This report also sheds light on the challenges and limitations faced by SiP. It also gives due coverage to alternative integration methodologies, such as SoC. This look at the alternatives provides a balance to the report coverage.
Essentially, the report focuses on end-use applications, which can be easily quantified and whose physical attributes can be compared, contrasted, tracked and analyzed.
Each end-use application has its own dynamics, benefits and challenges with respect to levels of adoption of SiP-enabled chipsets. On a larger note, each end-use application has its own market momentum dictated by the health of the regional and country markets. When these aspects are mapped for individual countries, they produce a fascinating collage of local market conditions that add to the larger picture. This report provides a refined view of individual country markets in volume and value terms for 17 key nations spanning all global regions.
SCOPE OF THE REPORT
The report measures and forecasts the size of the market in current U.S. dollars as well as in millions of shipment units for chipsets packaged using SiP.
The report forecasts the market size for the following:
- Individual end-use application such as telecommunications; instrumentation and scientific research; medicine; energy, defense and surveillance; consumer electronics; industrial and automotive; retail; and others.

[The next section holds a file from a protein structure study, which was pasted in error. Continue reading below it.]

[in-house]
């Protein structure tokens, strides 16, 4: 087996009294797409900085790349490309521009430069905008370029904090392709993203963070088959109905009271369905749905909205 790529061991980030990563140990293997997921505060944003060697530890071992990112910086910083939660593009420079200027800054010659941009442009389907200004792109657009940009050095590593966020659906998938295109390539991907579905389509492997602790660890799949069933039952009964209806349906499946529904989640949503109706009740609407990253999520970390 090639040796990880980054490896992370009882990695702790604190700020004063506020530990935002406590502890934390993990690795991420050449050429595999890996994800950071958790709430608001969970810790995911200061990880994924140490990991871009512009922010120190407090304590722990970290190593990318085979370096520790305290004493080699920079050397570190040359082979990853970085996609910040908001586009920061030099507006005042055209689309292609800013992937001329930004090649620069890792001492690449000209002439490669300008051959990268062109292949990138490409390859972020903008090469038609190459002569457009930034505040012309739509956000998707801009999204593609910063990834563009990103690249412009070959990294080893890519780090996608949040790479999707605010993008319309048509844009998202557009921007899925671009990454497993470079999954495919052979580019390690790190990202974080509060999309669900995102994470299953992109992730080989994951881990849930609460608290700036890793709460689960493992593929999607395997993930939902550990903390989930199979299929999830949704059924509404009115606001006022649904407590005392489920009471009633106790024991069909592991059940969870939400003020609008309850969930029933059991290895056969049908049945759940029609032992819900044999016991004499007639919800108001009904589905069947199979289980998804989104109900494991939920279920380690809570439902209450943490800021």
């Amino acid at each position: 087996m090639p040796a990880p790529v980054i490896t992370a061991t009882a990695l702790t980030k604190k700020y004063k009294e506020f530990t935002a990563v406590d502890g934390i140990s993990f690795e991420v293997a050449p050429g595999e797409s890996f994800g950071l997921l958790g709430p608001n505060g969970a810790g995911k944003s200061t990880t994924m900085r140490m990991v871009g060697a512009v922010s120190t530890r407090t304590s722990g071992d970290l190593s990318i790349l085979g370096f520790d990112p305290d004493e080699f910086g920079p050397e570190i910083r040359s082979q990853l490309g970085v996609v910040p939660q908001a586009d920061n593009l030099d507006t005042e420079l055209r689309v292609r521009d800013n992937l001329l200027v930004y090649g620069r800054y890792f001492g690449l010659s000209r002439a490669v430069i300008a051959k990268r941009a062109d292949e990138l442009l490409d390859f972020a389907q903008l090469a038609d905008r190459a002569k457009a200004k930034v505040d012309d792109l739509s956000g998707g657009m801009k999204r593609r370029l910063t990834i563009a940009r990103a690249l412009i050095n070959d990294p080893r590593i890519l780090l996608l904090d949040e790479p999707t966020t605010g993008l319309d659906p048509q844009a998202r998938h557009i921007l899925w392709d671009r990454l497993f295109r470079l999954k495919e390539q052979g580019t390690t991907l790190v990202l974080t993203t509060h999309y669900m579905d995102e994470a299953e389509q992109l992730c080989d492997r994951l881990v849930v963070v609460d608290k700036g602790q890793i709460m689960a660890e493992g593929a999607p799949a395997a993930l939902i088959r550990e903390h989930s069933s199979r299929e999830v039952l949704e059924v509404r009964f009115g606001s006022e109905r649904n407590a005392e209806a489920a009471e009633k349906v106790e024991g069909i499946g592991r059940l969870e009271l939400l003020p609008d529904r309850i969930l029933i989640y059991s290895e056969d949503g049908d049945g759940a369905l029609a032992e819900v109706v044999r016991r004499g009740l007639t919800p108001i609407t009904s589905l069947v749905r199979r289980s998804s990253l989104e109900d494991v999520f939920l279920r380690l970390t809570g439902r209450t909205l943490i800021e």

- The above forecasts are classified in terms of die compositions, geographical regions and countries on volume and value bases; they are also classified in terms of value chain contributors on a value basis.
The Executive Summary provides a snapshot of key findings of the report.
The chapter on theoretical overview of SiP defines SiP and explains its morphology. SiP is placed in the context of other advanced packaging techniques, and a wider view is presented of where semiconductor packaging itself fits in the device-synthesis chain. The chapter dwells on simple and compound semiconductors and elaborates their pros and cons. Further, a high-level view of the SiP market is provided.
The chapter on global markets for SiP-enabled chipsets provides a closer look at the global market for those chipsets. End-use applications are used as the principal classification factor, and individual end-application markets are broken down by region and die composition.
The chapter on regional analysis for the Americas presents an overview of the region and the overall market metrics, followed by analyses of individual major countries such as the U.S., Brazil, Canada and Mexico.
The chapter on regional analysis for EMEA presents an overview of the region and the overall market metrics, followed by analyses of individual major countries such as Germany, France, the U.K., Spain, Italy, Russia, the Netherlands and Turkey.
The chapter on regional analysis for APAC presents an overview of the region and the overall market metrics, followed by analyses of individual major countries such as China, Japan, India, South Korea and Indonesia.
The chapter on major stakeholders and key companies identifies the influential stakeholder categories and leading companies that dominate the market for SiP-based chipsets.